I heard the state judge actually wretched as he was read a list of my crimes – to each one I had confessed, supplying every detail I could remember – which was all of them.  When he took the case to his seniors in the Department for Justice, they agreed that I wasn’t fit to stand trial and I should be sentenced immediately.  The truth was it was they who weren’t fit to stand the trial – I had been rehearsing my performances in my cell, practicing and labouring over each and every word.  They had even given the guards ear plugs to stop them from hearing the disgusting details. 

After three weeks I got word from my lawyer – via letter, I might add – that they had turned to an “outside consultant” to find an appropriate way of dealing with me.  They didn’t want to execute me, they wanted me to experience hell on earth.  This consultant was a horror writer, unpublished, relatively unknown, but whose imagination was left to find a solution to this predicament.

Eventually, the keys jangled and the heavy door lock snapped open and in stepped a gaggle of riot guards and the prison warden.  They chained me, cloaked and bagged me up and carried me on a stretcher out into the long hallway and into a waiting prison van outside.  I felt the undulations and vibrations of the rough tarmac as I was rolled outside.  I inhaled violently against inside of the body bag to suck in the fresh air one last time.  I was sure they were going to torture me, maybe even crucify me. 

We drove for nine hours straight. 

It was dark when we arrived, the cool night air smelled sweet and the insects triumphantly announced my arrival – filling the darkness with a hiss of excitement.  I was known throughout all species.  I was the devil on earth.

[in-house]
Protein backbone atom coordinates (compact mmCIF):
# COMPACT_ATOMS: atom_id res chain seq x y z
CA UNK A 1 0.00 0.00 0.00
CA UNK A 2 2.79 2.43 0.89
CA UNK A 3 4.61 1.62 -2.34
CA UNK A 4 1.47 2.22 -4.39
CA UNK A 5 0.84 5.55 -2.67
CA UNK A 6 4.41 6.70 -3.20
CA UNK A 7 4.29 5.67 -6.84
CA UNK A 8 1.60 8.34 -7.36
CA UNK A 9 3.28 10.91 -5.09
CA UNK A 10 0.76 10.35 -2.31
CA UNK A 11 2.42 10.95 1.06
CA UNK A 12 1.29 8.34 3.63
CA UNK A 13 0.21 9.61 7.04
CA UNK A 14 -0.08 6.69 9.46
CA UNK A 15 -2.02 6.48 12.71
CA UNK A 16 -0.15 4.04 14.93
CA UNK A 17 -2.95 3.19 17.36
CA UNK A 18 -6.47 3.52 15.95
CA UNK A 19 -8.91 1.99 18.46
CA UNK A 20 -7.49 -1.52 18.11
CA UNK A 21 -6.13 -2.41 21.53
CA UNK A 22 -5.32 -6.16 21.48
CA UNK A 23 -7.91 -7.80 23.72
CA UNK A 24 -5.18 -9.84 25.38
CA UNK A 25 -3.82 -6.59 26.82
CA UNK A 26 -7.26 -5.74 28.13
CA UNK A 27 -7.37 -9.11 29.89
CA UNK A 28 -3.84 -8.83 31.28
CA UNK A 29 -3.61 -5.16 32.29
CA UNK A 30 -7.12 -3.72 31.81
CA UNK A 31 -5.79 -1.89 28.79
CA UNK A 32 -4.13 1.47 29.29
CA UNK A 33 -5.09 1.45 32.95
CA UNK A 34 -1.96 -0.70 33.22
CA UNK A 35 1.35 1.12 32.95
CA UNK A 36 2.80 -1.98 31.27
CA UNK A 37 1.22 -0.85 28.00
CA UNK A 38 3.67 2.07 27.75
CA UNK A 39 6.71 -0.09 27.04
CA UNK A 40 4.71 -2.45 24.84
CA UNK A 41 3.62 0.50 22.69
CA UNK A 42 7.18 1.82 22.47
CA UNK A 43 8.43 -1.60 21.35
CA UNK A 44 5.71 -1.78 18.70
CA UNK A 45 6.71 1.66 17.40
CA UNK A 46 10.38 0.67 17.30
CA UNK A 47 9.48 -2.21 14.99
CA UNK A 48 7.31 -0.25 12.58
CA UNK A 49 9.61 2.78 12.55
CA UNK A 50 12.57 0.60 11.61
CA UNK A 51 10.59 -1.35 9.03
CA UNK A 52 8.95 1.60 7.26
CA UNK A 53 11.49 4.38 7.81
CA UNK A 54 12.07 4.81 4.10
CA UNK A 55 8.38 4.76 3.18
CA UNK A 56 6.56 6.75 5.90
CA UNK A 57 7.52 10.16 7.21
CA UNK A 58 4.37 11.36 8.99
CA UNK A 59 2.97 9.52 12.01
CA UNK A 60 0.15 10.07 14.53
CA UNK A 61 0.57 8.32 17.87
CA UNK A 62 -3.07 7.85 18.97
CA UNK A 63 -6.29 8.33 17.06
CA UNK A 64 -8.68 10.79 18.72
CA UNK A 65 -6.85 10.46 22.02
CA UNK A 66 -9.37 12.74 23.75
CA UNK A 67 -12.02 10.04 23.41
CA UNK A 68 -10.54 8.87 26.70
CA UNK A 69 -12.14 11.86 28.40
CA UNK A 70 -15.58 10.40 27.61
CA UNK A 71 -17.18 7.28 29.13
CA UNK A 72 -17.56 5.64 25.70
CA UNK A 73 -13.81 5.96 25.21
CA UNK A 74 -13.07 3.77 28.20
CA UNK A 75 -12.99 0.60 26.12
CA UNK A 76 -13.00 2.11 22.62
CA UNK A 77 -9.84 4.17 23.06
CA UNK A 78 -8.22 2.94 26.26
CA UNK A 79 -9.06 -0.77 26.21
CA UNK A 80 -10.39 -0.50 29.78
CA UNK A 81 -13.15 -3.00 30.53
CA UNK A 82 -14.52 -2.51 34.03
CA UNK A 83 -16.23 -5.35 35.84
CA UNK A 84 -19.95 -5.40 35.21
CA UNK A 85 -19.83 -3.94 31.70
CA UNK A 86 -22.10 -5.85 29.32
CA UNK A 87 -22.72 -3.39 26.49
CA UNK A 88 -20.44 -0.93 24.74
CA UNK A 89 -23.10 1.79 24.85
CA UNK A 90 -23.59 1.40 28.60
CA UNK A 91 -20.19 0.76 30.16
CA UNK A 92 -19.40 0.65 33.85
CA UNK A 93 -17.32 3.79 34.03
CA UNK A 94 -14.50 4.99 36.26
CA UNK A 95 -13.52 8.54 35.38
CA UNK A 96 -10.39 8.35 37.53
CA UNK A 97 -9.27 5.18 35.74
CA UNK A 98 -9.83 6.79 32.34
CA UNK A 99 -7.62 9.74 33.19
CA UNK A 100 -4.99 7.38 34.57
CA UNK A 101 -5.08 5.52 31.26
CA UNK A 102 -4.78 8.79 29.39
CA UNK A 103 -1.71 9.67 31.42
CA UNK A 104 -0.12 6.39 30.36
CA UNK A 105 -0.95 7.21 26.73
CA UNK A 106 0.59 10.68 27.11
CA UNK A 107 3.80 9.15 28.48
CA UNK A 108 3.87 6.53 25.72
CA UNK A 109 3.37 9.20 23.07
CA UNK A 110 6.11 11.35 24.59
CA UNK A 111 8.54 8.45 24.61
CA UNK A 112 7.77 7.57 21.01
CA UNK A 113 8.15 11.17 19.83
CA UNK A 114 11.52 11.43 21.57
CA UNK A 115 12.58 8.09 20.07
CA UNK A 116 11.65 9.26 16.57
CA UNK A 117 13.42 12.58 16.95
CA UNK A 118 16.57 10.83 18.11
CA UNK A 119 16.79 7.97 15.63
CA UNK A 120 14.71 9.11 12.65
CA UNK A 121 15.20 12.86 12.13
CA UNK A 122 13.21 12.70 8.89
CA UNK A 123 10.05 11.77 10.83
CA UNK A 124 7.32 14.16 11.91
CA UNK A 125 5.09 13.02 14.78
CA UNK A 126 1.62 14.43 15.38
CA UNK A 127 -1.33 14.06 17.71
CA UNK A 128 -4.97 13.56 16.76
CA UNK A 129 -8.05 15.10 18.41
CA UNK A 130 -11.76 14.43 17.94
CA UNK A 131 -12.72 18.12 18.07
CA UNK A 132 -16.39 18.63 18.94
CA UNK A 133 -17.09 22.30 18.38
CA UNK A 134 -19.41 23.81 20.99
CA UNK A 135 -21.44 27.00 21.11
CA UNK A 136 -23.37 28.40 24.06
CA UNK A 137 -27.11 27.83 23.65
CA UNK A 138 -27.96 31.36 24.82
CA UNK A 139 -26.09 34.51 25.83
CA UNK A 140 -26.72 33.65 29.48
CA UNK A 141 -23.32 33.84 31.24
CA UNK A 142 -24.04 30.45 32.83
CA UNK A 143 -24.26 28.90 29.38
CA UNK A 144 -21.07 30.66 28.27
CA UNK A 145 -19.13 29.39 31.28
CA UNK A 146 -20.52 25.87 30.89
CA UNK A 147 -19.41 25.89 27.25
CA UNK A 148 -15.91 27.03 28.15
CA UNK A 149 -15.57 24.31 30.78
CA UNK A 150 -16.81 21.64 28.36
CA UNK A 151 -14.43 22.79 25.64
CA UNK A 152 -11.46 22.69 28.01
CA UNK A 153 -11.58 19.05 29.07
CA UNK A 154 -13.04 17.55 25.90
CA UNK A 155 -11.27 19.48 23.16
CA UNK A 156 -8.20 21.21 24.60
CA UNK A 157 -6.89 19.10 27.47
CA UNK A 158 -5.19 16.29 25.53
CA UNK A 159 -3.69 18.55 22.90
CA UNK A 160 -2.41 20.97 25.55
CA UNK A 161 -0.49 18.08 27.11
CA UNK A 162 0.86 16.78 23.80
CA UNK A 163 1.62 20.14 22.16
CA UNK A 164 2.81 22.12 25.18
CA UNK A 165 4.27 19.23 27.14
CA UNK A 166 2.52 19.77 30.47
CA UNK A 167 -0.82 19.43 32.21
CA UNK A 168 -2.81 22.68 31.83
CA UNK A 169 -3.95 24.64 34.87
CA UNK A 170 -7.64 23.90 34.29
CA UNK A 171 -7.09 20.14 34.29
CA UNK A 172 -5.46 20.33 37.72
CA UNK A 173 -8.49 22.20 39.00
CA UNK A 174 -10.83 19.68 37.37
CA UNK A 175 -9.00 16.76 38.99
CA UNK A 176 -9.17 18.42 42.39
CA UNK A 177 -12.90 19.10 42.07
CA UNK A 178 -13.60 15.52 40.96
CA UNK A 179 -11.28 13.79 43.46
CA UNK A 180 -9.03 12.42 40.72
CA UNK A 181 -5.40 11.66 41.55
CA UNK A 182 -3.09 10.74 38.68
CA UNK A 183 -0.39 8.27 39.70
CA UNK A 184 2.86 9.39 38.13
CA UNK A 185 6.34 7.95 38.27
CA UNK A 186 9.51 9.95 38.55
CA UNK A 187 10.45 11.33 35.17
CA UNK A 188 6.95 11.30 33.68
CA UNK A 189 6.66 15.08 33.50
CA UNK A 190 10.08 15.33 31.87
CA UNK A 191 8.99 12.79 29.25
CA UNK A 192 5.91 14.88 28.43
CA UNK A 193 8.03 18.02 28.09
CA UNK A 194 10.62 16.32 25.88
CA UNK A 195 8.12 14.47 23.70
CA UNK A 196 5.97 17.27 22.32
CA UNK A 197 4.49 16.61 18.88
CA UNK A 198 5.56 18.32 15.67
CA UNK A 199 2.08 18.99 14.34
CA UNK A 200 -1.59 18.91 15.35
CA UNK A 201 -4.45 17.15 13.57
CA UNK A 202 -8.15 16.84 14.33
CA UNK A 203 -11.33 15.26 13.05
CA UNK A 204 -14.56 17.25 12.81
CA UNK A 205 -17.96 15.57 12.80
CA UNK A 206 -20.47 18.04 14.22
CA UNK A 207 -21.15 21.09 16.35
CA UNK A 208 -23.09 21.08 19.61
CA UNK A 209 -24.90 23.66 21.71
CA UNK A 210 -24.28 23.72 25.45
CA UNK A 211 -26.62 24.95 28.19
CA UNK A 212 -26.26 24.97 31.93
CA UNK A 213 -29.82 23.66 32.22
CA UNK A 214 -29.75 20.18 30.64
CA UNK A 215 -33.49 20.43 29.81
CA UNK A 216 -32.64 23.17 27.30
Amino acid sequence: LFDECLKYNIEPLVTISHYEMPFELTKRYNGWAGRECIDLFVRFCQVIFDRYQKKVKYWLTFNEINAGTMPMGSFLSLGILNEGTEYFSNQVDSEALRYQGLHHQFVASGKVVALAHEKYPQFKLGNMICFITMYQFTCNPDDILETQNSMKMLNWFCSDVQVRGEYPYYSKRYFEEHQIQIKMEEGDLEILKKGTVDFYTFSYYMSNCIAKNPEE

They laid me down on the muddy ground and unzipped the body bag, hauled off my hood and unblocked my chains before stepping away.  “What is this?” I asked.

“Hell.  You’re in Hell.  A Hell we have created just for you,” snarled the warden. 

I clambered to my feet and arched my back to take into view the house.  A decrepit, old wooden house shrouded in dying oak trees which pre-dated the industrial revolution.  The paint was peeling off the walls, panels of wood splintered open here and there.  I laughed and stepped inside.

“What’s in here?” I asked as they followed me – going nowhere further than the porch.  The warden looked anxiously at the ground and then the horror writer – whom I presumed was the older guy with the beard and the glasses. 

“A monster.” He answered.  And with that they shut the door.

I gazed across the darkened hallway, allowing my eyes to adjust to the poor light.  I saw dozens of darkened figures staring back at me.  I stumbled over to the wall and groped for a light switch and found none.  Eventually, I found an oil lamp with matches and brought light to the room.  I held it up to see the dark figures staring back at me were mine.  I laughed.  I was the monster they were referring to.  I broke every mirror in the house.  Punching, kicking and head-butting with grotesque delight.  When I was done I slept, giddy from the rage, on the floor in the back room.

The next morning I awoke to find every mirror had been replaced.  I shouted out insults to the men watching outside.  And once again I broke every mirror in the house.

They promised me that the monster would come, and with time, it did.  After four nights I began to go insane.  My bloodied, scab-crusted, evil reflection found me in every room, round every corner.  I smashed and begged them to stop.  Each of my seventeen victims tortured me with eyes each day.